Canada has been cruising along positive territory after posting negative numbers in 2009. Market experts and real estate analysts are expecting record performance from resale and home building segments. However, they hasten to add that the industry is not in a bubble since there is no evident speculation in the real estate markets.

What is apparent in Canadian real estate markets is that they are more buyer-driven than seller-driven, which is not really surprising in a market that is experiencing tight inventory situation across all segments. Under the present condition, home prices may be going a little over their real value in some real estate markets, but this not necessarily mean that the markets are in a bubble.

The Canadian Real Estate Association, in a recent announcement, reported that the resale segment is expected to post record performance in 2010, especially in the first half of the year. The market for resale home units is forecast to hit 527,300-level for 2010. This is equivalent to 13.3 percent growth in sales from 2009. There are no indications that speculation is getting into the decision making of both active buyers and sellers in real estate markets in Canada.

Industry experts have attributed these events in real estate markets to the lower interest rates and the intention of home buyers to make the buy before the harmonized sales tax is implemented. This is the prevailing situation in real estate markets in British Columbia and Ontario. Real estate markets are expected to go through adjustment phase once higher interest rates take effect in the second half of 2010.

Riding on its positive performance in 2009, the new home segment is expected to be one of the most active sectors for 2010. The seasonally-adjusted growth rate has breached the 186,300-mark in January. This is equivalent to a 5.8-percent jump from December 2010 home-starts sales. On the other hand, Canada Mortgage and Housing Corporation predicted a sustained growth in this segment for 2010 when it reported a total of 149,081 units of home-starts sold for 2009. In the same report released by CMHC, sales of starter home units in urban territories reached 165,200 in January 2010 which is equivalent to 4.4 percent growth over the same period last year. On the other hand, total sales of multiple housing units posted a 4.4 growth, while detached home starts yielded a 3.3 percent in January 2010.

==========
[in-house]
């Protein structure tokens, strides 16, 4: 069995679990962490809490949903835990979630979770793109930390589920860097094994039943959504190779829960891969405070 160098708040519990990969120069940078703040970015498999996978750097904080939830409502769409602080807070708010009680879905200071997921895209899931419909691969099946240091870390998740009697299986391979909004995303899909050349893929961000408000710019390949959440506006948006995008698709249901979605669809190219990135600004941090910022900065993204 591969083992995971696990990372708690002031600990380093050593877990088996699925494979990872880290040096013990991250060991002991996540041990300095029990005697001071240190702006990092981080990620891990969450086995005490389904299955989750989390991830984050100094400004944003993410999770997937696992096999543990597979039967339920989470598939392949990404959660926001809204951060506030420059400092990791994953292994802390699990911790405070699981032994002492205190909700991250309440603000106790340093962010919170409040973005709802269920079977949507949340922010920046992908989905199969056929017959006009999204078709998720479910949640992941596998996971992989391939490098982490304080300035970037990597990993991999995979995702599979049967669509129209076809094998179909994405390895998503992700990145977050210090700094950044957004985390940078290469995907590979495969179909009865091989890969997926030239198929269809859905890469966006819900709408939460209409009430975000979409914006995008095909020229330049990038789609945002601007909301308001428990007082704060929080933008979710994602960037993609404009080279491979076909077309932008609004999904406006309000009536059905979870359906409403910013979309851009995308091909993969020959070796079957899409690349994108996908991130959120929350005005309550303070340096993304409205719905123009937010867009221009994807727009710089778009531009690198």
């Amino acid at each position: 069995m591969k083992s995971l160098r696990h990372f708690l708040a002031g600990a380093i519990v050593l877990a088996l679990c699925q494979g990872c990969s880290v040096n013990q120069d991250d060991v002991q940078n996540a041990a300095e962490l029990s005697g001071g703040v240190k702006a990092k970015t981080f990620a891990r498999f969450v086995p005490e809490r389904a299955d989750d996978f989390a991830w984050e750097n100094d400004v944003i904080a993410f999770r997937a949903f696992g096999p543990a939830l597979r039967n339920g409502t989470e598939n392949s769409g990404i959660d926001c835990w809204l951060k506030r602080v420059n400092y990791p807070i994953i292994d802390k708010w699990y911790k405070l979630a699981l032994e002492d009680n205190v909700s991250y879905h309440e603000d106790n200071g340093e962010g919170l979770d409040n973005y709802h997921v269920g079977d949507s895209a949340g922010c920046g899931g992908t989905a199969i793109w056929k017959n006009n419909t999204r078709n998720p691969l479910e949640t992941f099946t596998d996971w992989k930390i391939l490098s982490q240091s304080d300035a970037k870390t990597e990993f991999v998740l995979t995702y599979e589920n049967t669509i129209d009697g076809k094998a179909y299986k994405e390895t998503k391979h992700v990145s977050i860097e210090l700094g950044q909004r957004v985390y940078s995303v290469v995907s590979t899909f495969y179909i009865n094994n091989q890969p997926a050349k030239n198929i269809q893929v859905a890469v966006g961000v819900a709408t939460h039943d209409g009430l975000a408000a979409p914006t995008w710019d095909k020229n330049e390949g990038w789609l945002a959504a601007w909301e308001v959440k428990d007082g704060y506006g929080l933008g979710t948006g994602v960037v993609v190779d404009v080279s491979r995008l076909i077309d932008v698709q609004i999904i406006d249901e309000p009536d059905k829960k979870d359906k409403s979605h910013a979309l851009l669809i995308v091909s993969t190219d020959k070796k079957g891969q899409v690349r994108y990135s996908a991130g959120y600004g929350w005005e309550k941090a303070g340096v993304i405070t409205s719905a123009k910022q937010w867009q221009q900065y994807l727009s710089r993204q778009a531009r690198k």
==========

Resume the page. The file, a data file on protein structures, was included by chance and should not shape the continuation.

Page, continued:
Some sectors believe that the fear of possible bubble is being fueled by the remarkable rebound of real estate markets after the major economic downturn a couple of years back. However, market experts believe that this industry-leading performance will not be sustained. The frenzied activity will ultimately taper off once markets make the necessary corrections.

These positive developments in the real estate markets come in the heels of the recent announcement by the federal Competition Bureau that it is challenging the rules that are being imposed by the Canadian Real Estate Association. The Federal Bureau contends that the prevailing condition limits the range of choices for homeowners. This has led to situations where consumers are forced to get services they don’t need or desire.

The Competition Bureau has already filed with the Competition their application seeking to repel the rules that are being implemented by CREA, particularly those that apply on the use of the MLS. There are ongoing talks between the Competition Bureau and the CREA to come out with a mutual agreement to resolve the contentious issues although there are no substantial results have come out from these talks.


Source by Laurel R. Lindsay

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